LONDON, July 5 (Xinhua) -- Researchers at the Medical Research Council's Laboratory of Molecular Biology (LMB) say on Wednesday that for the first time they have succeeded in revealing the atomic structures of one of the abnormal filaments which lead to Alzheimer's disease.
They say understanding the structures of the filaments is key to the development of drugs to prevent their formation, and will help find better compounds for diagnosing and treating Alzheimer's.
The researchers, whose study is published in the journal Nature, believe the structures they have uncovered could also suggest how tau protein may form different filaments in other neurodegenerative diseases.
The team says their findings open up a whole new era in neurodegenerative diseases and should make it easier to design drugs to stop brain cells dying.
Alzheimer's, the most common of neurodegenerative diseases, is characterized by the existence of two types of abnormal "amyloid" forms of protein which form lesions in the brain.
The latest academic research paper comes almost 30 years ago since scientists at the LMB identified tau protein as an integral component of the lesions found in Alzheimer's and a range of other neurodegenerative diseases. Until now scientists have been unable to identify the atomic structure of the filaments.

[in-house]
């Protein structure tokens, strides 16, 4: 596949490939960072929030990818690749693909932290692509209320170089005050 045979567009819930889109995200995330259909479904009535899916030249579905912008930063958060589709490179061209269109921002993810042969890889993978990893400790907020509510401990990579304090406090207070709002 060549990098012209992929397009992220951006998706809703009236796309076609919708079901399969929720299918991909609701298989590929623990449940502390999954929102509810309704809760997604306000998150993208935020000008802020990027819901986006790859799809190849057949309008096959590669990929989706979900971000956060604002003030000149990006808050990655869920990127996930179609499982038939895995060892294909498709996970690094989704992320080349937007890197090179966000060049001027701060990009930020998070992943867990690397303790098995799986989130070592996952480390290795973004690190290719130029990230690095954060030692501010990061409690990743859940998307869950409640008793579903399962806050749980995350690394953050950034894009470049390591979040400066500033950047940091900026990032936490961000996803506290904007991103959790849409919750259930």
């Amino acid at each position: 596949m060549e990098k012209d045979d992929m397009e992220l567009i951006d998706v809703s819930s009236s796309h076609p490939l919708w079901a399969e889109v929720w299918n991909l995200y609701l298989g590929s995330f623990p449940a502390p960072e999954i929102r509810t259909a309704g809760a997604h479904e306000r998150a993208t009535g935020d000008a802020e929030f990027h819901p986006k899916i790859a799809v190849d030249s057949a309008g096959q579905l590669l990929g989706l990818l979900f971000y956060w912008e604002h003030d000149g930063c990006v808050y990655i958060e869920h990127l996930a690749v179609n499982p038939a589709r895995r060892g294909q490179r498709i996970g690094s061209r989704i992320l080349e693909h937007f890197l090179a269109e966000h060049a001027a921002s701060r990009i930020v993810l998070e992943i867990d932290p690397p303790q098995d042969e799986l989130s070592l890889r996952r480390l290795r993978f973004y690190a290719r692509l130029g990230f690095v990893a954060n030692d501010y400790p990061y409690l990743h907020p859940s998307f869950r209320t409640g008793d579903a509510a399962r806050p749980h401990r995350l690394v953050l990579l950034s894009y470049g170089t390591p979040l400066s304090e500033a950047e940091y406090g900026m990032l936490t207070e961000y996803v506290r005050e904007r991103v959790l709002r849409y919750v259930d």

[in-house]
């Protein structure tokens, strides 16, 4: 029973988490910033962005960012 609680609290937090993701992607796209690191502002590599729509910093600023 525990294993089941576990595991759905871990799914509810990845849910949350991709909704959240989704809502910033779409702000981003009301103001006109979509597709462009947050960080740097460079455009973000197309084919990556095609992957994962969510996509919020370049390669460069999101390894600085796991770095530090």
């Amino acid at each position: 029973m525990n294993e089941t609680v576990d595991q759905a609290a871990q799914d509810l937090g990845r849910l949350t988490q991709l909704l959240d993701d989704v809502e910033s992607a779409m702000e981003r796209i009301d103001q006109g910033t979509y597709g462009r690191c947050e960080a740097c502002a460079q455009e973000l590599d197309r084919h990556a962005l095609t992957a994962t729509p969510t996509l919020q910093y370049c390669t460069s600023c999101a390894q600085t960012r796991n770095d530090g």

Tau forms filaments inside nerve cells and amyloid-beta forms filaments outside cells. Tau lesions appear to have a stronger correlation to the loss of cognitive ability in patients with the disease.
Dr Rob Buckle, chief science officer at the MRC, which funded the research, said: "This ground-breaking work is a major contribution to our understanding of Alzheimer's disease. Nearly thirty years ago scientists at the LMB were the first to discover that tau protein plays a key role in the disease. Knowing the basic structure of these filaments in diseased tissue is vital for the development of drugs to combat their formation.
"This research opens up new possibilities to study a range of other diseases where the accumulation of abnormal protein filaments plays a role, including Parkinson's disease, motor neuron disease and prion diseases."
Fellow senior author Dr Michel Goedert, who also worked on the original research 30 years ago, said: "We have known for almost three decades that the abnormal assembly of tau protein into filaments is a defining characteristic of Alzheimer's disease.
"Until now the high-resolution structures of tau or any other disease-causing filaments from human brain tissue have remained unknown. This new work will help to develop better compounds for diagnosing and treating Alzheimer's and other diseases which involve defective tau."